Tissues in the body are maintained by somatic stem cells. This has been demonstrated both in organs with high cell turnover rate, such as the bone marrow, colon and skin, and in organs with low cell turnover rate, such as the brain. To maintain homeostasis in the body it is important to keep tight control over stem cell fate. Stem cells are under strict control from both intrinsic and extrinsic factors and loss of this control has been postulated to be a key step in the carcinogenic process. There is increasing evidence that cancer initiation results from accumulative oncogenic mutations (intrinsic loss of control) in long-lived stem cells or their immediate progenitor, followed by modification of the surrounding microenvironment (loss of extrinsic control). Decades ago, studies on teratocarcinoma led to the hypothesis that a small subset of self-renewing cancer stem cells with differentiation potential exists within tumors. These studies showed that teratocarcinomas contain undifferentiated embryonic carcinoma cells that are able to give rise to differentiated cells which belong to all three germ layers. More recent studies have confirmed cancer stem cells in such diverse cancers as leukemia, brain and breast cancer. It is, however, unclear whether cancer stem cells originate from resident stem cells or whether they arise as a result of an acquired gain of self-renewal capacity in tissue progenitor cells or even more differentiated cells. The characterization of a cancer stem cell profile within diverse cancer types may open up new avenues for cancer treatment. In this review we discuss the concept of cancer stem cells and focus on examples where these cells have been identified.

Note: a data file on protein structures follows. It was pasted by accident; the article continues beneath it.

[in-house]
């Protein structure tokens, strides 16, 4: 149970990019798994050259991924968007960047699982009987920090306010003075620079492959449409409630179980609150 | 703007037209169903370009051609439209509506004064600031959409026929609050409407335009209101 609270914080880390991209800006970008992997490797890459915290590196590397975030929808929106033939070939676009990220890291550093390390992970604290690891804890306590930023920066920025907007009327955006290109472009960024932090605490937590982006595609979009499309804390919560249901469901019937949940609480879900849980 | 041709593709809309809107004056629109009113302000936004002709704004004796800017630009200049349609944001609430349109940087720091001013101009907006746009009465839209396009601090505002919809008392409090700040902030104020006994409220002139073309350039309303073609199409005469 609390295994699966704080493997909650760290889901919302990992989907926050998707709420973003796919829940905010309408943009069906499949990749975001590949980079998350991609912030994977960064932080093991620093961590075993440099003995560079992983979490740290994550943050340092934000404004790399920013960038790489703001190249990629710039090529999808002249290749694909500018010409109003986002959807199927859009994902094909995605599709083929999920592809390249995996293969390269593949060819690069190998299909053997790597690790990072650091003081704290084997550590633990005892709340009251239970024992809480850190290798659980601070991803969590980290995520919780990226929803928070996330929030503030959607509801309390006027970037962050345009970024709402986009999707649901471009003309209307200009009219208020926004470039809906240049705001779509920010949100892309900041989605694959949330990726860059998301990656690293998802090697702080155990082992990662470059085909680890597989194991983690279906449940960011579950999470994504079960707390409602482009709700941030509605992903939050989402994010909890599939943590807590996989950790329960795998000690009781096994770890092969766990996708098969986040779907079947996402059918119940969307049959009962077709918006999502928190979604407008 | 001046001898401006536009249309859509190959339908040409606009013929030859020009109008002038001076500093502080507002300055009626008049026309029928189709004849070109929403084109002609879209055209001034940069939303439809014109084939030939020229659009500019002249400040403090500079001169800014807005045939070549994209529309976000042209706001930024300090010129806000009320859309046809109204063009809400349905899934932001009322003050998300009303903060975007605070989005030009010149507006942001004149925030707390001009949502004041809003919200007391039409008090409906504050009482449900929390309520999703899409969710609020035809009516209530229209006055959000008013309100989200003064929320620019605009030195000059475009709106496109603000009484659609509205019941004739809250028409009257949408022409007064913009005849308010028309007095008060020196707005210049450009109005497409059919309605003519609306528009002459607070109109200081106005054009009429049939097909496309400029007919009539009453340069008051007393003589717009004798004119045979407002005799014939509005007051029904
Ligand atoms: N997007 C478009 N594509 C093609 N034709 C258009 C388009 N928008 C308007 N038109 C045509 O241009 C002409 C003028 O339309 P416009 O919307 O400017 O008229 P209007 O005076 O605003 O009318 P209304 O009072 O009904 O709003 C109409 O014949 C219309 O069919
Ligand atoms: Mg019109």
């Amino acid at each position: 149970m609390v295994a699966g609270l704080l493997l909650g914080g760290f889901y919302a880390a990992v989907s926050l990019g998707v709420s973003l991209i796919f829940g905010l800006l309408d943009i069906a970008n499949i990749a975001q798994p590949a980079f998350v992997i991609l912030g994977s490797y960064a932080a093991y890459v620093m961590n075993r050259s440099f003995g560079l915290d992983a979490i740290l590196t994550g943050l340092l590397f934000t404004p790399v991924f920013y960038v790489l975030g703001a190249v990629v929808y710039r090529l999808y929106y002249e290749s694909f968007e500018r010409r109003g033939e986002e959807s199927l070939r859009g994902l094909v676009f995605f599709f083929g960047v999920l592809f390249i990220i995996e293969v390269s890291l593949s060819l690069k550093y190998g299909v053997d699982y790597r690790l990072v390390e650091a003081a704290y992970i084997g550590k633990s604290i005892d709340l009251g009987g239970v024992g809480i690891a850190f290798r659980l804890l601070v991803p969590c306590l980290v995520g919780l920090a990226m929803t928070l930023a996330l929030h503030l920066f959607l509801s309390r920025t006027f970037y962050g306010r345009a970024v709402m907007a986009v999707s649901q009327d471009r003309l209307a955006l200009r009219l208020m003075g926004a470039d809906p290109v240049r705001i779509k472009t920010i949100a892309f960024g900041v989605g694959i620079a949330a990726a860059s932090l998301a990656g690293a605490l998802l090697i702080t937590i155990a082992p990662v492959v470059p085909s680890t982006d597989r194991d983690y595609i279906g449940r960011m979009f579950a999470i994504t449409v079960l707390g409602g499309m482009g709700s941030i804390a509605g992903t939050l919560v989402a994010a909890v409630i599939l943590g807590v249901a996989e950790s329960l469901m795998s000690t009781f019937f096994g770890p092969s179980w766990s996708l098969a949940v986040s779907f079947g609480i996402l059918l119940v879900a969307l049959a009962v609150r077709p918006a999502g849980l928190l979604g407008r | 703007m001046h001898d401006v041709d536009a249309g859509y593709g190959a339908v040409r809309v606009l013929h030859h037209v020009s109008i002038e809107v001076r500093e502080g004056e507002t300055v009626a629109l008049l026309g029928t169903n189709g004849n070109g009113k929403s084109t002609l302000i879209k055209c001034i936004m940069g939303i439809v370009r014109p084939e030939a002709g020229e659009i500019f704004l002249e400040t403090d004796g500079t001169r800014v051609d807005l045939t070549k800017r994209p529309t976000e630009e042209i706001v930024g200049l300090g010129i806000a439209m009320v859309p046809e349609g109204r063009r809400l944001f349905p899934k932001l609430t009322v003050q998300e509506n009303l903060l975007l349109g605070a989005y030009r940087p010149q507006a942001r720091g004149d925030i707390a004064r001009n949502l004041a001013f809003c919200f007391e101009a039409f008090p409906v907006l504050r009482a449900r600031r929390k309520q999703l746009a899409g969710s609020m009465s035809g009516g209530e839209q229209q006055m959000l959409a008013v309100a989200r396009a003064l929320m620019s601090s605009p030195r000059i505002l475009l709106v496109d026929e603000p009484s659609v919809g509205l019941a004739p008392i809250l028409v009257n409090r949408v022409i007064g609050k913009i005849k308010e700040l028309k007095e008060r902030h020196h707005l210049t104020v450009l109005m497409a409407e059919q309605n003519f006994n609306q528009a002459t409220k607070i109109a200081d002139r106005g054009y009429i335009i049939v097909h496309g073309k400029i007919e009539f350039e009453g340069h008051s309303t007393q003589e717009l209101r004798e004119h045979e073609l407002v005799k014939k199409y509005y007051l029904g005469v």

|Útgáfustaða||Útgefið - nóv. 2005|